Although Russia has managed to consolidate control of Crimea without provoking a full-blown war with Ukraine, the crisis is by no means over, above all because the annexing of Crimea does not solve the Kremlin’s redline issue — Ukraine’s external orientation and possible NATO accession. If anything, it has made it worse.
The annexation of Crimea and Moscow’s heavy-handed pressure on Ukraine mean that there is now no chance that Kiev will integrate into any Russian-led political, economic, or security system. Instead, it will move as close as possible to Europe and the United States politically and economically, and already it is seeking Western military assistance. The fact that the current Ukrainian Prime Minister, Arseniy Yatsenyuk, indicated in a speech last week that his government has tabled the question of NATO accession for Ukraine does not prevent his government or any future Ukrainian government from changing its mind later. Meanwhile, NATO is taking measures to fortify its eastern defenses.
The upshot is that Moscow has solved one non-urgent strategic problem — securing Sevastopol as the home port of Russia’s Black Sea Fleet — but it now confronts a much more serious security challenge to its west. It is also saddled with the burden of keeping Crimea from collapsing economically even as the Russian economy enters a period of stagnation or perhaps decline.
Before taking comfort in Moscow’s predicament, however, it is important to ask whether an angry, nationalistic, aggressive, and cornered Russia is in the interest of Ukraine or the West. The stark fact is that Russia has the capacity to make life miserable for its neighbors, including Ukraine, and it will be much easier, and less costly, for Russia to undermine Ukraine’s economy and destabilize it politically than it will be for the West to turn the economy around and consolidate Ukrainian democracy. More importantly, Russia has a great preponderance of force along its borders. If Putin is backed into a corner politically, or if he feels Russia’s national security interests are sufficiently threatened, he may well decide to invade eastern Ukraine. If that happens, Latvia and Estonia will be at great risk — both of these very small NATO countries share a border with Russia, have significant Russian-speaking populations, have tense relations with Moscow, and are virtually defenseless against a Russian ground invasion.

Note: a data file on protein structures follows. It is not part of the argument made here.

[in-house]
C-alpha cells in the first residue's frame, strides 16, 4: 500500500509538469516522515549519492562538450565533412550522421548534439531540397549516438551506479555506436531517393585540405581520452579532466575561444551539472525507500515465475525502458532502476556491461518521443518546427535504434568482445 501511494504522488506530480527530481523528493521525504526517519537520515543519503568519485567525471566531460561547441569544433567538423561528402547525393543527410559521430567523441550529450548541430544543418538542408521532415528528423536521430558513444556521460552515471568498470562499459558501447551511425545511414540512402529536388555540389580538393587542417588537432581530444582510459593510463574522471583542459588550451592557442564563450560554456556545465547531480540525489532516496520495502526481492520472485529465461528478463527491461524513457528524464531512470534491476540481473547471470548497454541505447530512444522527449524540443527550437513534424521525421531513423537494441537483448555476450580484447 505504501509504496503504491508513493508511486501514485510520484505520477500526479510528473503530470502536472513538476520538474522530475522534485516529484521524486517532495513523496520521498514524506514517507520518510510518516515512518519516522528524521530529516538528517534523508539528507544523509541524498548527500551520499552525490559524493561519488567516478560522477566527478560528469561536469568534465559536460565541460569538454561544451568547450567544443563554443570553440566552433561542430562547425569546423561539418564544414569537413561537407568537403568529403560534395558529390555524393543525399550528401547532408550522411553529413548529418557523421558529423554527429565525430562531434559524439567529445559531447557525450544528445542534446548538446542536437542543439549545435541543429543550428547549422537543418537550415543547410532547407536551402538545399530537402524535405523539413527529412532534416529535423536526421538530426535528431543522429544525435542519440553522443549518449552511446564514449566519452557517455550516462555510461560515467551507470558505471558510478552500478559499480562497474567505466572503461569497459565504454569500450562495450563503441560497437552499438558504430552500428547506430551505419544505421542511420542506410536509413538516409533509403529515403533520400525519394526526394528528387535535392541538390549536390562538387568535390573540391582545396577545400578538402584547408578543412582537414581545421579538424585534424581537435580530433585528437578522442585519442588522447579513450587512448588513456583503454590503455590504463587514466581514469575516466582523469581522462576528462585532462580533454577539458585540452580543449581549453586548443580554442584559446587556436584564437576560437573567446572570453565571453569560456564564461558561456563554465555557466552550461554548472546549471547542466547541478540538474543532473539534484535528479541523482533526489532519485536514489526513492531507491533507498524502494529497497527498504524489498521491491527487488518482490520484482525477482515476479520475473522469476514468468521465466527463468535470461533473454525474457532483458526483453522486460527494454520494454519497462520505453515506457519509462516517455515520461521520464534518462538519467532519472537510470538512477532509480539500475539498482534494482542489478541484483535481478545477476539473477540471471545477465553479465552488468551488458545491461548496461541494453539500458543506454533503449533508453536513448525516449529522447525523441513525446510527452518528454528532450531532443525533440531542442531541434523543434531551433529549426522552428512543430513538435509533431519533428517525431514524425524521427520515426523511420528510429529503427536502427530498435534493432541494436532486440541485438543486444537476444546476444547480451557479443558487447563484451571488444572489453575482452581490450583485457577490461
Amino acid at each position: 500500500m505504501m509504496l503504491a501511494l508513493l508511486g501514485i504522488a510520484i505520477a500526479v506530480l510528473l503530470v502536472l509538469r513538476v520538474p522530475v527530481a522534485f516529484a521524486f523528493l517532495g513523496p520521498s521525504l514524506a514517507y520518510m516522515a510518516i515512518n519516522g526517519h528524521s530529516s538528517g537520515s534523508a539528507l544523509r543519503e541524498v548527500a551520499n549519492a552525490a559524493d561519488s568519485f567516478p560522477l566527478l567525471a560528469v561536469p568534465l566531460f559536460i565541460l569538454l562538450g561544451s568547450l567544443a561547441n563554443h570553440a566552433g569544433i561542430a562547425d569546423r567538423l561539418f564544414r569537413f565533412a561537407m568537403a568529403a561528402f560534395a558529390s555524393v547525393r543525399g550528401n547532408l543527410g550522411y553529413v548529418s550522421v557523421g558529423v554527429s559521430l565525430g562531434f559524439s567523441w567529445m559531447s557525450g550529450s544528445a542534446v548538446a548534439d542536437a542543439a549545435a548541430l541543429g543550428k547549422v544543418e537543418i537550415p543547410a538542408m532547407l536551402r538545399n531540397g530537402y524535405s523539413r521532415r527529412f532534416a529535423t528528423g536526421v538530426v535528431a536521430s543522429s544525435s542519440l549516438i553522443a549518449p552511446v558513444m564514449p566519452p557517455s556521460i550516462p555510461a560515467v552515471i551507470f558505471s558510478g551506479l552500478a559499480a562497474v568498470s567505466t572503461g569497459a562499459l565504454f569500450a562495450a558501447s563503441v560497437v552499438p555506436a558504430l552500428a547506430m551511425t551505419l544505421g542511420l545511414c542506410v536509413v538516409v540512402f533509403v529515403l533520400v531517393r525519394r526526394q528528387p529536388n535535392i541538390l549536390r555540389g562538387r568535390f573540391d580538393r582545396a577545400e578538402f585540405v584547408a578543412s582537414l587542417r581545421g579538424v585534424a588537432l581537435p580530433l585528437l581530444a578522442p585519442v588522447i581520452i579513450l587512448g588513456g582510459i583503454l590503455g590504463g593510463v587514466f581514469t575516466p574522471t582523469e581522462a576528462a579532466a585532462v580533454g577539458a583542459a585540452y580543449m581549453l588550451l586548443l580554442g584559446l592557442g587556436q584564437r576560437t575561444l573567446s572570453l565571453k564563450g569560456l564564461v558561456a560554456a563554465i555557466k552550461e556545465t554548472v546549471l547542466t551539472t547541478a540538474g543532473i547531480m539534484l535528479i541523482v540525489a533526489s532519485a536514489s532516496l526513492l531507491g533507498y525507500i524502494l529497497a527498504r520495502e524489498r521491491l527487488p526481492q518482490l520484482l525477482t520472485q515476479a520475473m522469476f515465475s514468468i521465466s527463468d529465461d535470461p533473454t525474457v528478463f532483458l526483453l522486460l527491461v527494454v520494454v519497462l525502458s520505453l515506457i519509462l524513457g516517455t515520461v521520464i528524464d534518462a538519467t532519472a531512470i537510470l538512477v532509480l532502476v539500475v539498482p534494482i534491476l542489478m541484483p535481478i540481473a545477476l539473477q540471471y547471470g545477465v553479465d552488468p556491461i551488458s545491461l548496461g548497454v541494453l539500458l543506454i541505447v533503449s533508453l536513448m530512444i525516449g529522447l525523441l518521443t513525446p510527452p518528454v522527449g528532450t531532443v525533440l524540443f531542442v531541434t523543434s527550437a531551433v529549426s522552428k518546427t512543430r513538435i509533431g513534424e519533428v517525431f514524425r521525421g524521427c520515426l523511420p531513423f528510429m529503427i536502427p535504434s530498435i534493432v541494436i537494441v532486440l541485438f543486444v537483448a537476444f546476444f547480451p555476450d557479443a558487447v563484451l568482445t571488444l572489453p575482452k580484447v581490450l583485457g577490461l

Were NATO to respond to a Russian incursion into eastern Ukraine by providing Estonia and Latvia with more credible defenses or by supplying Ukraine with lethal equipment, Russia might well decide to preempt and invade those countries as well. And of course a hostile and lawless Russia can do great harm to Western interests globally, whether in Iran and Syria today or some other crisis in the future.
In short, a permanently hostile and threatening Russia is not in anyone’s interest, least of all Ukraine’s.
The immediate task for Western policymakers is to deescalate the crisis and apply sanctions that deter further acts of aggression by Moscow. Washington, its European allies, and IMF should also provide the financial assistance that Ukraine needs to begin to address its dire economic problems as rapidly as possible. In the longer run, however, the West will need to come up with a strategic response that makes war less likely and Russia less able, or perhaps less willing, to destabilize its neighbors.
One option is to assume that Russia can only be deterred by sticks — economic sanctions, military assistance to Kiev, strengthening NATO’s eastern defenses, deepening Ukrainian, Georgian, Moldovan, and perhaps eventually even Belarusian integration into Europe, and leaving the door open to eventual NATO membership for Russia’s western neighbors. The rub, however, is that these measures virtually guarantee a hostile Russia that continues to resist Western encroachment tooth and nail, with all the attendant risks of conflict and economic and political costs.
The alternative is a strategic response that includes both sticks and carrots. Rather than proceeding as if Russia’s security concerns were entirely unreasonable and illegitimate, Washington could signal that it is willing to discuss Russia’s “legitimate interests” not only in Ukraine (as both President Obama and Secretary of State Kerry have stated) but elsewhere as well. The goal would be to negotiate an overarching security arrangement for a post-Cold War Europe that all parties can live with, including Russia.